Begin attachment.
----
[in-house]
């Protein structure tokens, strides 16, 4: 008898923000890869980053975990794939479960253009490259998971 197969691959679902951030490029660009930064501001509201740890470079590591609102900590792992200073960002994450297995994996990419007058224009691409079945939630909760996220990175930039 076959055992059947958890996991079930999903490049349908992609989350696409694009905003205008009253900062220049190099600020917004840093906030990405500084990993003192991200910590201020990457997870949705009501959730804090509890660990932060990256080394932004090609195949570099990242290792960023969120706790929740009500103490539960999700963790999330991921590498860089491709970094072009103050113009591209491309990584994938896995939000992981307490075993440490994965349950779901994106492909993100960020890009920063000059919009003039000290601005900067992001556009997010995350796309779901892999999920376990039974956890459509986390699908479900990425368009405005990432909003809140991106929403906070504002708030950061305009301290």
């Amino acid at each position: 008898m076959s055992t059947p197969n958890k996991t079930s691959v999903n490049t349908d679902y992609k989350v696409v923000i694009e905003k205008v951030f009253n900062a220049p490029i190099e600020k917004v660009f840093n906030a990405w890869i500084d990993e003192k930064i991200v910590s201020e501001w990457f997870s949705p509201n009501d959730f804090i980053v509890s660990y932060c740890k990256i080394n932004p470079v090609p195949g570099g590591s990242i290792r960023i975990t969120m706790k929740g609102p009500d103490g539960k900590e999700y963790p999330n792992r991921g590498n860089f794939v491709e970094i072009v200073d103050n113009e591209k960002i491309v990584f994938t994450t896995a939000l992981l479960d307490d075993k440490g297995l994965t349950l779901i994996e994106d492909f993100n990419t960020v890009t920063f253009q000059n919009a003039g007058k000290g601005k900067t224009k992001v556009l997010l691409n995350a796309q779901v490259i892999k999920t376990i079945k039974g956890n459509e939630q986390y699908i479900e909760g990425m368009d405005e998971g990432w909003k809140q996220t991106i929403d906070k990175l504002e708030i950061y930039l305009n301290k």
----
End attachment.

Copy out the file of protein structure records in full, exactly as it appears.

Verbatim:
[in-house]
């Protein structure tokens, strides 16, 4: 008898923000890869980053975990794939479960253009490259998971 197969691959679902951030490029660009930064501001509201740890470079590591609102900590792992200073960002994450297995994996990419007058224009691409079945939630909760996220990175930039 076959055992059947958890996991079930999903490049349908992609989350696409694009905003205008009253900062220049190099600020917004840093906030990405500084990993003192991200910590201020990457997870949705009501959730804090509890660990932060990256080394932004090609195949570099990242290792960023969120706790929740009500103490539960999700963790999330991921590498860089491709970094072009103050113009591209491309990584994938896995939000992981307490075993440490994965349950779901994106492909993100960020890009920063000059919009003039000290601005900067992001556009997010995350796309779901892999999920376990039974956890459509986390699908479900990425368009405005990432909003809140991106929403906070504002708030950061305009301290």
């Amino acid at each position: 008898m076959s055992t059947p197969n958890k996991t079930s691959v999903n490049t349908d679902y992609k989350v696409v923000i694009e905003k205008v951030f009253n900062a220049p490029i190099e600020k917004v660009f840093n906030a990405w890869i500084d990993e003192k930064i991200v910590s201020e501001w990457f997870s949705p509201n009501d959730f804090i980053v509890s660990y932060c740890k990256i080394n932004p470079v090609p195949g570099g590591s990242i290792r960023i975990t969120m706790k929740g609102p009500d103490g539960k900590e999700y963790p999330n792992r991921g590498n860089f794939v491709e970094i072009v200073d103050n113009e591209k960002i491309v990584f994938t994450t896995a939000l992981l479960d307490d075993k440490g297995l994965t349950l779901i994996e994106d492909f993100n990419t960020v890009t920063f253009q000059n919009a003039g007058k000290g601005k900067t224009k992001v556009l997010l691409n995350a796309q779901v490259i892999k999920t376990i079945k039974g956890n459509e939630q986390y699908i479900e909760g990425m368009d405005e998971g990432w909003k809140q996220t991106i929403d906070k990175l504002e708030i950061y930039l305009n301290k």